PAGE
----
Art: "Priestess of Delphi" by John Collier (1891)

You Can’t Understand a Dream without the Dreamer

“No interpretation can be undertaken without the dreamer. The words composing a dream narrative have not just one meaning, but many meanings. If, for instance, someone dreams of a table, we are still far from understanding what the ‘table’ of the dreamer signifies, although the word ‘table’ sounds unambiguous enough. For the thing we do not know is that this ‘table’ is the very one at which his father sat when he refused the dreamer all further financial help and threw him out of the house as a good-for-nothing. That is what our dreamer understand by ‘table’. Therefore we need the dreamer’s help in order to limit the multiple meanings of words to those that are essential and convincing [for the dreamer]. – C.G. Jung, “On the Nature of Dreams" (1948)
     In our Active Dreaming approach, we respect this cardinal rule through the first questions we put to a dreamer about their dream. The very first question is, “How did you feel on first leaving the dream?” This provides immediate – and often the best – guidance to the basic character of the dream, whether it is negative or positive, urgent and personal or something else. If a bear turns up in your dream house and you wake up feeling cheerful, your bear is clearly very different from the kind people flee from, at least in your perception and availability for interaction. If you are at work in a humdrum situation but wake with feelings of crawling dread, there is something in that scene – perhaps something that will unfold in the future – you need to understand and be ready to contain or head off.
    The next question we ask is the reality check. It has two aspects:

What do you recognize from this dream in the rest of your life, including the life of your imagination; and

Could any part of this dream play out in the future, literally or symbolically?

The question about the future is vitally important because dreams often rehearse us for challenges and opportunities that lie ahead and sometimes give us very clear precognition (a phenomenon that Jung, for all his brilliance on many fronts, was slow to accept).
     The first part of our reality check answers Jung’s concern by taking the elements of the dream straight to the dreamer and locating them in the context of their outer and inner life. I will never forget listening, in a dream sharing circle, to a dream of bats. Everyone there had strong feelings and associations with bats, across a wide spectrum from bats in the belfry to witches, from speleology to being able to navigate in the dark.  Some were quivering with eagerness to offer feedback on the dream. “If it were m dream, the bats would mean…” But wait. First we do the feelings: cheerful, confident. Then we do the reality check. “Have you encountered bats in your life?”
    “Oh yeah,” the dreamer said nonchalantly.”I kept bats as a pet when I was a kid.”
     I don’t think we had ever met someone who kept bats as pets and regarded them as delightful childhood playmates. This took our dreamwork in an entirely different direction from where it might otherwise have gone. You can't understand a dream without the dreamer, and the bats in your dream are not the same as the bats in my dream.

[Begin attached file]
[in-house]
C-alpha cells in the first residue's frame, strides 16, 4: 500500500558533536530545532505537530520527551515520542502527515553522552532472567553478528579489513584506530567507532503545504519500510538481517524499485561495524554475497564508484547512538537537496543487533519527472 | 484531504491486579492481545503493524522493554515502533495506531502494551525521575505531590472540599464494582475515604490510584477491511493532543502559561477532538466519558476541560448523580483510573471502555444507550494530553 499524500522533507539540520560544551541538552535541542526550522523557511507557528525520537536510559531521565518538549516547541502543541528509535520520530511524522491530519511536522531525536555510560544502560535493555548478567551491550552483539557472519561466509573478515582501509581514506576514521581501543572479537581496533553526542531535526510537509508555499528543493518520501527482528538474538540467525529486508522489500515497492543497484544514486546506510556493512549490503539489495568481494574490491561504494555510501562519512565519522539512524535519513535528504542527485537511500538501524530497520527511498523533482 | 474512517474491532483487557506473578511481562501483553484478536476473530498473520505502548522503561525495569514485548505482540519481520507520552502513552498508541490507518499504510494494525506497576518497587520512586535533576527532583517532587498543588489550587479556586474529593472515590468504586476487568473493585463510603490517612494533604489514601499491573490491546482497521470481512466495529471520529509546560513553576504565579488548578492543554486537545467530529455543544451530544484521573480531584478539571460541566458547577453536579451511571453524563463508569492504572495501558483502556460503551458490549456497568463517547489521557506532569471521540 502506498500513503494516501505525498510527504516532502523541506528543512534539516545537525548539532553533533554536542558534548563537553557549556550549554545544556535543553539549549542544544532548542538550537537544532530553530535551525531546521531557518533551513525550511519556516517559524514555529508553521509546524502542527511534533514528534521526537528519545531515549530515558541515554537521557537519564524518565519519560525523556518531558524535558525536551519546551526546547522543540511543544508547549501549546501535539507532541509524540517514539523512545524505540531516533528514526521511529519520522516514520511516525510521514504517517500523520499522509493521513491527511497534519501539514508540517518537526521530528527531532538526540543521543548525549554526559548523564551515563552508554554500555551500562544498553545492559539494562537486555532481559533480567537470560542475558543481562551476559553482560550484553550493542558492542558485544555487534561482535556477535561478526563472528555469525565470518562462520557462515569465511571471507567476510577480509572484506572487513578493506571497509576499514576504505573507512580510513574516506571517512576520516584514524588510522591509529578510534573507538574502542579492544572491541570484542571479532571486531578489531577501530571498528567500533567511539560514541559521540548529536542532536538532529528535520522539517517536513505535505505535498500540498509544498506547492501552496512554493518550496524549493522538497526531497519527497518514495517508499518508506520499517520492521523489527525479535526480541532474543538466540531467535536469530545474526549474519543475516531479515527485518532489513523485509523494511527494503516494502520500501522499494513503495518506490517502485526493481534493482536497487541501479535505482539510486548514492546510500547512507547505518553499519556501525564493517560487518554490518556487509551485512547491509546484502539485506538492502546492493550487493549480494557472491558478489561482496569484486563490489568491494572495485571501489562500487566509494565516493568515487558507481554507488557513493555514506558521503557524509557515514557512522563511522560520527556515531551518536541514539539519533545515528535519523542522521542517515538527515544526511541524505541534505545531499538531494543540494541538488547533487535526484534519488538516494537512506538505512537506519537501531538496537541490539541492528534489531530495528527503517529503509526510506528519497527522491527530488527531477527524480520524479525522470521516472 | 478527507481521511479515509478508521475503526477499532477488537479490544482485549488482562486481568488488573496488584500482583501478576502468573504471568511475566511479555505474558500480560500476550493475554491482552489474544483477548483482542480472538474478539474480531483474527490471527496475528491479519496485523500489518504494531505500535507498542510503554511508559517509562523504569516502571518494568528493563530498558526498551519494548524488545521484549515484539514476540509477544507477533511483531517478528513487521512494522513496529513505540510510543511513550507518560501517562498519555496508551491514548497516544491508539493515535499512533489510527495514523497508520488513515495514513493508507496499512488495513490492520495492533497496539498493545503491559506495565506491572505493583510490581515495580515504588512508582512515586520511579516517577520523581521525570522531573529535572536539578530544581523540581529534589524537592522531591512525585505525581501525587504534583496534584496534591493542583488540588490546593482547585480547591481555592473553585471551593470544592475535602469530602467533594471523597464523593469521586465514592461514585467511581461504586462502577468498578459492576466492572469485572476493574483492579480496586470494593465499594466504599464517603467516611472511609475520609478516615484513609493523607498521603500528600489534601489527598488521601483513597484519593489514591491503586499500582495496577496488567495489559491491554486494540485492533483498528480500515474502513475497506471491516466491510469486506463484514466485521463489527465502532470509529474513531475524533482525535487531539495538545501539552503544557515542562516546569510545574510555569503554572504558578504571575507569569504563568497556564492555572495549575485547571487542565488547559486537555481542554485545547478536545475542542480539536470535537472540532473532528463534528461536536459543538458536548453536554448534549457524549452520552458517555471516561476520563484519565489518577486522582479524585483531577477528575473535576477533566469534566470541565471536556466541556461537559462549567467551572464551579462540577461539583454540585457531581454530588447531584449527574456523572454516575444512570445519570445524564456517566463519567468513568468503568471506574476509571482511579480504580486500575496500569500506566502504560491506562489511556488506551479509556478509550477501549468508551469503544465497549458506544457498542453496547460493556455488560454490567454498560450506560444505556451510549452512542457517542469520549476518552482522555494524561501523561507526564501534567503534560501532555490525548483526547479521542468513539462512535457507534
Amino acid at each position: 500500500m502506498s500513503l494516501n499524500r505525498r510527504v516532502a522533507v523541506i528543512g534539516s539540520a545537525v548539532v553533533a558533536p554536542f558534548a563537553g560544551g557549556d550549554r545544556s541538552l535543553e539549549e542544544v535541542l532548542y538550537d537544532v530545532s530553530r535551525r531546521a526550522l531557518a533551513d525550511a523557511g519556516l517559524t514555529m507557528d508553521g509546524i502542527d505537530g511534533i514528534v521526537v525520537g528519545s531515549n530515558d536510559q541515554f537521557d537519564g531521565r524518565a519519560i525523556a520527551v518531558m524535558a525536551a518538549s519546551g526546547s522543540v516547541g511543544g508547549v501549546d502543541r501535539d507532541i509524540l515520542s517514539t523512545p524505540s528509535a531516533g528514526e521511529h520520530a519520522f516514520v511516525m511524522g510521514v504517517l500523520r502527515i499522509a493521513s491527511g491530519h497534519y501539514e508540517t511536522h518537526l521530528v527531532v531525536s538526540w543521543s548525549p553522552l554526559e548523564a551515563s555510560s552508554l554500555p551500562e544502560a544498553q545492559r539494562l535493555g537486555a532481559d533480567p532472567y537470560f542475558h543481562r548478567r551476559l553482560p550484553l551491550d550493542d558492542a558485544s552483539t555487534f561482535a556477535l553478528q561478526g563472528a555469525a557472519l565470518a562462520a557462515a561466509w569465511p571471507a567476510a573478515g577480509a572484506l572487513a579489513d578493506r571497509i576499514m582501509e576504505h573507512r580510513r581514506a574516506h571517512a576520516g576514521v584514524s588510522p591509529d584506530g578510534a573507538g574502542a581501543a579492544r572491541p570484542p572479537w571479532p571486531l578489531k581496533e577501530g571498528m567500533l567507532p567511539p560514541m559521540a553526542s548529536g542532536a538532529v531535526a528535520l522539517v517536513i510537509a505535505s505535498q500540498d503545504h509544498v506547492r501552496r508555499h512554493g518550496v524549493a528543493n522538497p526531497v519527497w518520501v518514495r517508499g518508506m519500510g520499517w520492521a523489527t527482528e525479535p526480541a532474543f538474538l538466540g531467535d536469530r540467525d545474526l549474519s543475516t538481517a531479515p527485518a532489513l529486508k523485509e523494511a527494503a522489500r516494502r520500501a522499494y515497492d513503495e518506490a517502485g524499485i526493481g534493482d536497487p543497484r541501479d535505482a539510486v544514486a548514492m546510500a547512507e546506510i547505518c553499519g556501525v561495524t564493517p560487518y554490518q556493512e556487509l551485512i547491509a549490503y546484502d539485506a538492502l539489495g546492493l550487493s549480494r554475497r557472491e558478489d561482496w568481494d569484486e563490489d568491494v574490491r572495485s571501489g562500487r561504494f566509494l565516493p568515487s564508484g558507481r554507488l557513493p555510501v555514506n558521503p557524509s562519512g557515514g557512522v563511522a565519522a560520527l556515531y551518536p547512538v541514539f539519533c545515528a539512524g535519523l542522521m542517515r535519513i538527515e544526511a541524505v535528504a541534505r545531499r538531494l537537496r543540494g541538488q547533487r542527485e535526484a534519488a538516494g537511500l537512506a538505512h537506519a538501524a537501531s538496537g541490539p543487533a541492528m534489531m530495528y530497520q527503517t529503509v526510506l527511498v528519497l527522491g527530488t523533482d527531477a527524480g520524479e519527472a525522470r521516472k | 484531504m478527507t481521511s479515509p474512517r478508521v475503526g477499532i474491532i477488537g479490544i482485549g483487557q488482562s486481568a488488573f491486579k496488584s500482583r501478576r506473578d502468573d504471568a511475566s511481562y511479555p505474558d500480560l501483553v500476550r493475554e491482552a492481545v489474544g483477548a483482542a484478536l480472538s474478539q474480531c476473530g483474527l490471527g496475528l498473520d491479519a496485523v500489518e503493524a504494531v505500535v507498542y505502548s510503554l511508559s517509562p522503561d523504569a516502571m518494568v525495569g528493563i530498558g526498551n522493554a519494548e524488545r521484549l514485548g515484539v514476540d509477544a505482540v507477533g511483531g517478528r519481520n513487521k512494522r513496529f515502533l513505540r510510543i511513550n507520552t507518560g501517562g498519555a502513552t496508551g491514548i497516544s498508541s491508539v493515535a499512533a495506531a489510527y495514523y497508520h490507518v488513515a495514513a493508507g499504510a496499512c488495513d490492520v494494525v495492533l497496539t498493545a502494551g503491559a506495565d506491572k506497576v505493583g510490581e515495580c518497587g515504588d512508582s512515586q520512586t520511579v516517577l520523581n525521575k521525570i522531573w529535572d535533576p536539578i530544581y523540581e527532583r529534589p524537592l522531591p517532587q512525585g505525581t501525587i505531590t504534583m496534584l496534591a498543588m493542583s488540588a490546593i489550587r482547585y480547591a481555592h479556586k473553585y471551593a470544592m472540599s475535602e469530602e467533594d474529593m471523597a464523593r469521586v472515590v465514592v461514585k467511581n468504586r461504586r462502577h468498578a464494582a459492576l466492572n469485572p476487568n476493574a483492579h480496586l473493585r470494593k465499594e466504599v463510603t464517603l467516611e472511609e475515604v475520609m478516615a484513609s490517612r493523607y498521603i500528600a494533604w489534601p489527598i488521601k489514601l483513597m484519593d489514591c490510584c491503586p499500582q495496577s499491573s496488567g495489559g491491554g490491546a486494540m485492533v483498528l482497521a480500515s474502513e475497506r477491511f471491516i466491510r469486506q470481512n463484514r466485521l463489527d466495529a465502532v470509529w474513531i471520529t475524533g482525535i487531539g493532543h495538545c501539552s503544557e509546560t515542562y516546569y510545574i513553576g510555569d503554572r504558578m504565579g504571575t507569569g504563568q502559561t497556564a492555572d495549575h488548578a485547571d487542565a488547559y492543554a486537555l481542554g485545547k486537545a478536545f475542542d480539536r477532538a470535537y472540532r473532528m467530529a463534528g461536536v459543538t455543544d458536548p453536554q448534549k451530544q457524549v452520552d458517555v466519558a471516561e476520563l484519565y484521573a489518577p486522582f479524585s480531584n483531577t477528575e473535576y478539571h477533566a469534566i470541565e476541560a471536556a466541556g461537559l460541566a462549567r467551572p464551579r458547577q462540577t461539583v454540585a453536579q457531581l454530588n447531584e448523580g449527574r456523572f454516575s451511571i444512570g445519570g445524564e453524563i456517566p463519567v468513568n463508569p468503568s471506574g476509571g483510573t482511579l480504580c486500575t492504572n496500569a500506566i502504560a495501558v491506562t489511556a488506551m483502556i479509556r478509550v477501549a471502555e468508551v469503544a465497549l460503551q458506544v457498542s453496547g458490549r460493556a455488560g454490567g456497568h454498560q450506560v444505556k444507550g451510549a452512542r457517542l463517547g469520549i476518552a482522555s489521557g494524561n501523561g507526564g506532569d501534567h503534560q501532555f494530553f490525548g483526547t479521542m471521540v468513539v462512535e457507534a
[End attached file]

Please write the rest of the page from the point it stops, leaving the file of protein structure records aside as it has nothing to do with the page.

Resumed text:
Friday, January 24, 2020

To the Moon and Back and Other Things a Circle of Active Dreamers Can Do in Two Hours

The morning after I am still feeling the joy of sharing in an Active Dreaming circle where we all take turns to play dreamer and dream guide. There were ten of us yesterday evening in a local dream circle I have been leading for many years. In the space of two hours we made time for everyone to share a dream or life story and be guided by a different person through our Lightning Dreamwork process. This encourages us to give and receive helpful feedback in the "if it were my dream" mode and to come up with action plans to embody energy and insight from the dream worlds in regular life.
    "They tell me the gate has closed but I push through and get on the plane. And find I am in Africa, driving a Jeep with a friendly lion on the hood who knows where we are going."
    This report got us off to a lively start. Another dream carried us into the rainforest. A couple of dreams -of going back to the childhood home or the elementary school - carried not only nostalgia but the sense that there were gifts to be brought into adult life from a much younger self, gifts of energy and joy and imagination. A doctor's dream suggested an Rx for illness. A wildly funny dream of wearing lingerie to a gym and being celebrated by everyone around helped a man to recognize it is now safe to open up to his feminine side and show it to others.

    The action required by some dreams is to reenter the dream, do more inside that space and bring back gifts. Lasr evening we were able to make a group shamanic journey through the portal of a dream with the irresistible title "To the Moon". In her dream a woman found herself among lively children in a writing workshop being held on the far side of a fast-flowing river "at the bottom of the moon". The kids were assigned roles and started improvising stories by acting them out All of us were eager to join that writing group and the dreamer gave us permission to travel with her with the aid of shamanic drumming.